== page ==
Not true. Debbie Clemens wasn't injected with HGH by McNamee until 2003, at least three years after the initial Pettitte-Rocket conversation.
Congressional investigators asked Clemens several times during his deposition if he had ever discussed HGH or steroids with McNamee. Each time Clemens said no.
Not true. Clemens later testified in the congressional hearing that he and McNamee had a heated exchange after Debbie Clemens suffered an adverse reaction to an HGH injection.
During Clemens' Feb. 5 deposition, Team Clemens lawyers Hardin and Lanny Breuer blasted the Mitchell report for its supposedly sloppy investigative work. They were especially upset about McNamee's claim that Clemens attended a June 1998 party at then-teammate Jose Canseco's house. The party was the alleged birthplace of Clemens' involvement with PEDs.
"We will be able to establish categorically, without question, that our client wasn't there," said Breuer that day.
Clemens chimed in too. "And second of all, I never was at the party."
"You weren't at this party?" said a congressional attorney.
"That's correct," said Clemens.
Categorically and without question, huh? Then what about the alleged photo of Clemens and a Canseco neighbor posing together at the party? What about the Clemens nanny telling congressional investigators that Clemens was at Canseco's house that day?
Clemens, with a considerable assist from committee member Rep. Tom Davis, tried to undermine the former nanny's credibility by suggesting she could barely put a noun and verb together.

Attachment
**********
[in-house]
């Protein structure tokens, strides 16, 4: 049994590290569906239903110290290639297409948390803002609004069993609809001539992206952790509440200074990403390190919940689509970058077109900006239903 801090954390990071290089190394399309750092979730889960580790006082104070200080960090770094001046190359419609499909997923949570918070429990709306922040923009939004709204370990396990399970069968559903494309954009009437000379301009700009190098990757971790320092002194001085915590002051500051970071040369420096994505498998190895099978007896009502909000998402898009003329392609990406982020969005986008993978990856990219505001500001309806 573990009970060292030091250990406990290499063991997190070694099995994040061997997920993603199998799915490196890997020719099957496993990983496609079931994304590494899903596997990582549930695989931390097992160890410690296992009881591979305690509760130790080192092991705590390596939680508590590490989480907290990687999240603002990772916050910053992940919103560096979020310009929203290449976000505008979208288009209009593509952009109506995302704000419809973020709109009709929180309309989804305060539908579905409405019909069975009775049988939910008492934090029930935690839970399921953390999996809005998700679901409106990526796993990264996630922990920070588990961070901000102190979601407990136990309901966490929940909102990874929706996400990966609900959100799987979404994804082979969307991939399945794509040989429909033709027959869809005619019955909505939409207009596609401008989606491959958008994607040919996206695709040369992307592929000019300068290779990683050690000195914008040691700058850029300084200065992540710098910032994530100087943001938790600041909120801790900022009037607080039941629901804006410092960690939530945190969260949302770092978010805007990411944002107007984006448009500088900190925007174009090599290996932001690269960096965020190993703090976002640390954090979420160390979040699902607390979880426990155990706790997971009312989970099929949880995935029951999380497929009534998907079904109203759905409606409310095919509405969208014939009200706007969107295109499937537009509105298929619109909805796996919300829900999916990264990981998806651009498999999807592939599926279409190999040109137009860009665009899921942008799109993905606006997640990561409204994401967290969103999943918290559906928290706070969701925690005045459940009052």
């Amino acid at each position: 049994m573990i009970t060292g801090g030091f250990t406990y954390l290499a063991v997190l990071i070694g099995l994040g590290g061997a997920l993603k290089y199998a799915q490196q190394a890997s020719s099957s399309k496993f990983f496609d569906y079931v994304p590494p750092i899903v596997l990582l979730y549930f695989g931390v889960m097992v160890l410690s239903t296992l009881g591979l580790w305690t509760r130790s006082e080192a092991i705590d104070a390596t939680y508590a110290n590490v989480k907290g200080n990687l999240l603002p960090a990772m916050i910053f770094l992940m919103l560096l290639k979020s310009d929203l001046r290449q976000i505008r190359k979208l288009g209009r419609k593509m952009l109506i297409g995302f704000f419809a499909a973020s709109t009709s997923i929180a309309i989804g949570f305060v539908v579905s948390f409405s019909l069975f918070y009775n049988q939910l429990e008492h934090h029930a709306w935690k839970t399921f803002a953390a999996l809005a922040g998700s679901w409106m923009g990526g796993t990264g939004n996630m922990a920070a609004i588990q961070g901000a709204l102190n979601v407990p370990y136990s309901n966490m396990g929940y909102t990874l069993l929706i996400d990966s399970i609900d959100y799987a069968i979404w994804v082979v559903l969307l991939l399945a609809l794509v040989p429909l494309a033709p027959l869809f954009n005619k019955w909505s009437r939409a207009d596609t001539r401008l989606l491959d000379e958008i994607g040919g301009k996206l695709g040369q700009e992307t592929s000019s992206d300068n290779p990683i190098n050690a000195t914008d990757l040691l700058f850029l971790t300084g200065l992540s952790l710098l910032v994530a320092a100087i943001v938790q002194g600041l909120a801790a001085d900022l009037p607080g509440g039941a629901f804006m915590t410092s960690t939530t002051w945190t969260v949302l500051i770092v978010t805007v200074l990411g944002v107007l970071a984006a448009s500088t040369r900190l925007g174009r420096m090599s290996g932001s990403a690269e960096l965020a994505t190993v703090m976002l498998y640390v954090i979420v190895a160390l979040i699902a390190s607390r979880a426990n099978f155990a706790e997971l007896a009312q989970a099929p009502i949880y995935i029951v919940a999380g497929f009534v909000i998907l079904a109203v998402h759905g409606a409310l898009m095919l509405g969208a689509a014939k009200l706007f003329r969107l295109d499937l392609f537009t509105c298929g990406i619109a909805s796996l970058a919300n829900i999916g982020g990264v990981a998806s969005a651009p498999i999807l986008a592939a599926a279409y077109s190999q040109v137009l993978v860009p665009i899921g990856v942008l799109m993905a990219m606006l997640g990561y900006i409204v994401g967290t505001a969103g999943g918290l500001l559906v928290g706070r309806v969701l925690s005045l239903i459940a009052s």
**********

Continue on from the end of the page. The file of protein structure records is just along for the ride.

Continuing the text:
"And her English, as I understand it, is not that good," said the helpful Davis.
"It is not that good," confirmed Clemens.
Not true. A spokesperson for a congressional attorney who took part in a recent telephone interview with the nanny, told The New York Times that she spoke with an accent, but was otherwise completely literate.
In his opening statement at the congressional hearing, Clemens said, "I have tried to model my baseball career, and indeed my entire life, on the premise that 'your body is your temple.'"
Not true. By Clemens' own admission, the temple has ingested painkilling Vioxx pills "like they were Skittles," (by the way, Clemens said he had no idea who prescribed them) and been injected with assorted painkilling shots. And those injections were administered by everyone but a stadium hot dog vendor.
During his deposition, Clemens scoffed at McNamee's impact on his legendary workout sessions and suggested the personal trainer was a clubhouse mole.
If true, then why did Clemens continue to employ him?
Clemens told Wallace, "If [McNamee is] putting that stuff up in my body I should have a third ear out of my forehead."
Or an abscess from an improperly administered steroid injection by McNamee.
"I'm going to Congress and I'm going to tell the truth," said Clemens in his Jan. 7 news conference in Houston.
Pettitte and McNamee would disagree. So might the Justice Department, which now has the matter in its hands. But other than throw him into prison for perjury, is there anything the feds can do to Clemens that he hasn't already done to himself?
Pettitte, an admitted HGH user, said recently, "The truth will set you free."
But first you have to quit hiding it. That's a lesson apparently lost on Clemens.
Gene Wojciechowski is the senior national columnist for ESPN.com. You can contact him at email@example.com.